4 weeks pregnant: Changes for baby

1 Star2 Stars3 Stars4 Stars5 Stars (2 votes, average: 3.00 out of 5)
A woman on a man's back with blue skies behind them.
Print Friendly, PDF & Email

The blastocyst (the medical name for the bundle of cells which is your baby at this stage) becomes more firmly implanted in the uterus this week. By about the 12th day after fertilisation (day 27 if fertilisation occurred on day 15) it is fully implanted into the wall of your uterus (womb), and beginning to form connections to the circulatory system of the uterus. Tiny blood vessels called chorionic villi begin to grow and connect the blastocyst to the uterus. They latch onto the blastocyst, towards the end of this week and will eventually cover the entire placenta. These blood vessels will work to supply nutrients from your body to your baby’s via the placenta, for the remainder of your pregnancy.

How big is your baby now?

By the end of the second week (day 28 of your pregnancy or 14 days after conception) your baby is still tiny, approximately 1mm long! To put this in perspective, this is the thickness of about 8 sheets of paper.

How is your baby growing?

While the cells which will form the placenta are busy producing hCG, the collection of cells that will grow into your baby, also begin to change. A small space is formed between the cells with a single layer of cells above it- these go on to become the membranes which are the structures that connect the embryo to your placenta. Below the space a plate of cells two layers thick, called the bilaminar disc, forms. It is from the bilaminar disc that each of the different types of tissue, for each of the different structures of your baby’s body (e.g. the nervous system, the eyes) begin to differentiate next week, when you are 5 weeks pregnant.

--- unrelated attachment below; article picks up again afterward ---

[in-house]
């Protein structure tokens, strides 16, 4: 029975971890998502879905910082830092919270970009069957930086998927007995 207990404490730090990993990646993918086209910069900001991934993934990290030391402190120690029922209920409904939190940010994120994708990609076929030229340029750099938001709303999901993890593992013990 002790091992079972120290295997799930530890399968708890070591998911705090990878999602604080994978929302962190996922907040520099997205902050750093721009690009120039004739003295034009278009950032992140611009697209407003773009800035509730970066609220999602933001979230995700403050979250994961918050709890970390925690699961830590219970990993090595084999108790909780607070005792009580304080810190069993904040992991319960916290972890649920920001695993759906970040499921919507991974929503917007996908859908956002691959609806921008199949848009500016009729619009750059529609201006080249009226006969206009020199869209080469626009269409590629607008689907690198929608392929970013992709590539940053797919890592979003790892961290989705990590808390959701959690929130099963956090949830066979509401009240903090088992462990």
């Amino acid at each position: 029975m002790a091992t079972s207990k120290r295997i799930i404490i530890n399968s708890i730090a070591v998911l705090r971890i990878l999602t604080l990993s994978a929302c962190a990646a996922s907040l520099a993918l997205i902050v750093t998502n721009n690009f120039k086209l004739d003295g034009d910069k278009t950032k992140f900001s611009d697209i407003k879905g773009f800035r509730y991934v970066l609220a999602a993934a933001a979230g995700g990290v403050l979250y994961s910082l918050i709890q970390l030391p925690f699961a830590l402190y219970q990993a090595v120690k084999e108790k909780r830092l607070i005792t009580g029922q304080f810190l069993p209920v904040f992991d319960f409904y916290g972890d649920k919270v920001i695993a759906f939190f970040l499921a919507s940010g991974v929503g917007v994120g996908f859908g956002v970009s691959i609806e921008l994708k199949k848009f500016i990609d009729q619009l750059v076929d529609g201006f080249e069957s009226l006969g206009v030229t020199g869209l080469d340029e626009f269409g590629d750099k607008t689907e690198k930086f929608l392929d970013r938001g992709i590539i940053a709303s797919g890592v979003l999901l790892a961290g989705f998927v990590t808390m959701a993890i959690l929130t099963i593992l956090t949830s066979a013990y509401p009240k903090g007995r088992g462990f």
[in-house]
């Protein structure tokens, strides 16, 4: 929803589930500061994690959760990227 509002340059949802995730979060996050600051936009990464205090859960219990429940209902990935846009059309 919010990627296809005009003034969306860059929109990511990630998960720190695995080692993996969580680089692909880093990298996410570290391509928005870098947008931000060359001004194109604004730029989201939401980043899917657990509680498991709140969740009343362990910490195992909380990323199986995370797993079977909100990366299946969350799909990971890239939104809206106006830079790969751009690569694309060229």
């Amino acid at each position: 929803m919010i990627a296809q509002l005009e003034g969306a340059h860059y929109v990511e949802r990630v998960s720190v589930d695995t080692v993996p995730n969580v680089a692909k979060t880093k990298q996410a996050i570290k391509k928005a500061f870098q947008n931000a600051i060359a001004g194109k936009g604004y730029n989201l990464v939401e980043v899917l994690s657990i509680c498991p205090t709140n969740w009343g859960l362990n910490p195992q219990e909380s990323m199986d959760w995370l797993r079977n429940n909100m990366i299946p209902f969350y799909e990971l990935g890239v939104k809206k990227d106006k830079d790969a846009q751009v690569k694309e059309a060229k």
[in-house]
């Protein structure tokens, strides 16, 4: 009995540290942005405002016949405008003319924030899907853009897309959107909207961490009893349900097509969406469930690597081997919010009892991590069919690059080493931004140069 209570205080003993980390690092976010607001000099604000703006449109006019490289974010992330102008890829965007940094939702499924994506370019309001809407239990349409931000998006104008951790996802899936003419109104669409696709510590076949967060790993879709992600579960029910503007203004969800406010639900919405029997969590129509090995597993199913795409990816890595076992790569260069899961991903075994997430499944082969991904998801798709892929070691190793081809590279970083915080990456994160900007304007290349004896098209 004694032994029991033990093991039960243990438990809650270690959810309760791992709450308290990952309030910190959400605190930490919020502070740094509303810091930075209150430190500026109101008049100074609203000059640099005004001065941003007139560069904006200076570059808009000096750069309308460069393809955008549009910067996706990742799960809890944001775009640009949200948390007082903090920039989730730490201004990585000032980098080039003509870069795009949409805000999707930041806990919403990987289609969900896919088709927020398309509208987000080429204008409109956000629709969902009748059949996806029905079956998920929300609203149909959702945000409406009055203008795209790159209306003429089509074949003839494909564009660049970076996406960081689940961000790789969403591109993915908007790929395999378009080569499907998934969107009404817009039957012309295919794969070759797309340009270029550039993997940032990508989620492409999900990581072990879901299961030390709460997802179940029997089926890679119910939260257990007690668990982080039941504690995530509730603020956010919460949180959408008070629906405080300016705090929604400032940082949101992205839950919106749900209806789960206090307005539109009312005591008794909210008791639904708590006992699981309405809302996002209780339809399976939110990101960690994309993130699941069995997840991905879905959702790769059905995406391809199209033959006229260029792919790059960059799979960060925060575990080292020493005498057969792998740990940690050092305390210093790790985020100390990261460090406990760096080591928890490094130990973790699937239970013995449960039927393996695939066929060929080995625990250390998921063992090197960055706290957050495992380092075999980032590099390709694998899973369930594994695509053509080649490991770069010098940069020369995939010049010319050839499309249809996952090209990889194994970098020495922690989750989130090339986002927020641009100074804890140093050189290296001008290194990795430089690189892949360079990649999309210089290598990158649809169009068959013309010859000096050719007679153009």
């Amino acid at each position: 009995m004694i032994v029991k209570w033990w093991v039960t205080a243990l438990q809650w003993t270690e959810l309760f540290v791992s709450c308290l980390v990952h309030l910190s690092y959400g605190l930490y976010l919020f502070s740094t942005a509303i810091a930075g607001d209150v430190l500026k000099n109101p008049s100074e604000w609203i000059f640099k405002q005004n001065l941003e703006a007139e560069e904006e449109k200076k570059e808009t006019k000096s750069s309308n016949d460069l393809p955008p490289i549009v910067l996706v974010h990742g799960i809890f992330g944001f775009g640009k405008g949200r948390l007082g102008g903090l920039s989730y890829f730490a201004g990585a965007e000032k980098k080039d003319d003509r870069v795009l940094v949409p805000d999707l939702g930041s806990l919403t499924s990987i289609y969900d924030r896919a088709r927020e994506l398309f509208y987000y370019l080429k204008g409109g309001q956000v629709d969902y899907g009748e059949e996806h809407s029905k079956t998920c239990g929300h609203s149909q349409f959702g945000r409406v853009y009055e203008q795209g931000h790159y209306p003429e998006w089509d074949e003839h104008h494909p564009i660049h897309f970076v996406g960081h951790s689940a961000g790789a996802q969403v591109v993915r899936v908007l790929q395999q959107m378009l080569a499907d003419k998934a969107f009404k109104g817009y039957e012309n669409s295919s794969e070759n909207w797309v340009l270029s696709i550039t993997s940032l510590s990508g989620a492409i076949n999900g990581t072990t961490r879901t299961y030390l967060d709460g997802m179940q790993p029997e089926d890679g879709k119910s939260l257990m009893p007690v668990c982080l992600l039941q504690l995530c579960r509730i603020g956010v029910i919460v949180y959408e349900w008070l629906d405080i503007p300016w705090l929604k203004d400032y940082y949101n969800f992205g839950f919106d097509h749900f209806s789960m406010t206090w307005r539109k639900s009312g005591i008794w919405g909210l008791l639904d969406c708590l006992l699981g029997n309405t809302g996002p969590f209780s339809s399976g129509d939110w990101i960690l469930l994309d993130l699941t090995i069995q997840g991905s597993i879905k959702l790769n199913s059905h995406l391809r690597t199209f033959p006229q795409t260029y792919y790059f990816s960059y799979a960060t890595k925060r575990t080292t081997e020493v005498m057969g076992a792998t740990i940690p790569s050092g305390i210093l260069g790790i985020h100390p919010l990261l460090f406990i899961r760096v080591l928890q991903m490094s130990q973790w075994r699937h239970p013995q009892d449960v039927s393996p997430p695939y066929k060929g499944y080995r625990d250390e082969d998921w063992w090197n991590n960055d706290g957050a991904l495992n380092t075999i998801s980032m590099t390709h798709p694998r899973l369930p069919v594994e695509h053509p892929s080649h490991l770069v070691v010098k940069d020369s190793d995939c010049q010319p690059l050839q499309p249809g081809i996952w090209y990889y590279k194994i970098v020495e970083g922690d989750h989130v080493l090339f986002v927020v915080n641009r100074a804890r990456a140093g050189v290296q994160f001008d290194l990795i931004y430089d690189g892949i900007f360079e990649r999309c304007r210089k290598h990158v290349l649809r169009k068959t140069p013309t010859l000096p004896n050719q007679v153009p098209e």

The sac which holds the amniotic fluid also forms this week. Amniotic fluid is a transparent fluid, slightly yellow in colour, in which your baby floats throughout your pregnancy. It is held in the amniotic sac. Amniotic fluid helps protect your baby from injury and maintain a constant temperature in your womb. Later in your pregnancy when your baby starts to move around, the amniotic fluid facilitates movement, which in turn helps to ensure your baby’s bones develop correctly. It also plays an important role in helping your baby’s lungs develop.


More information on the 4th week of pregnancy

For more information on the fourth week of pregnancy, see 4 weeks pregnant.
For more information on the pregnancy symptoms which occur before a woman even knows she’s pregnant, see Changes for mum this week.
For more information on doctor appointments and other lifestyle changes to adopt, see Pregnancy health and lifestyle information this week.
For more information on the key points of fourth week of pregnancy, see Key points this week.
- Advertisement -
Date Created: August 23, 2012 Date Modified: August 29, 2012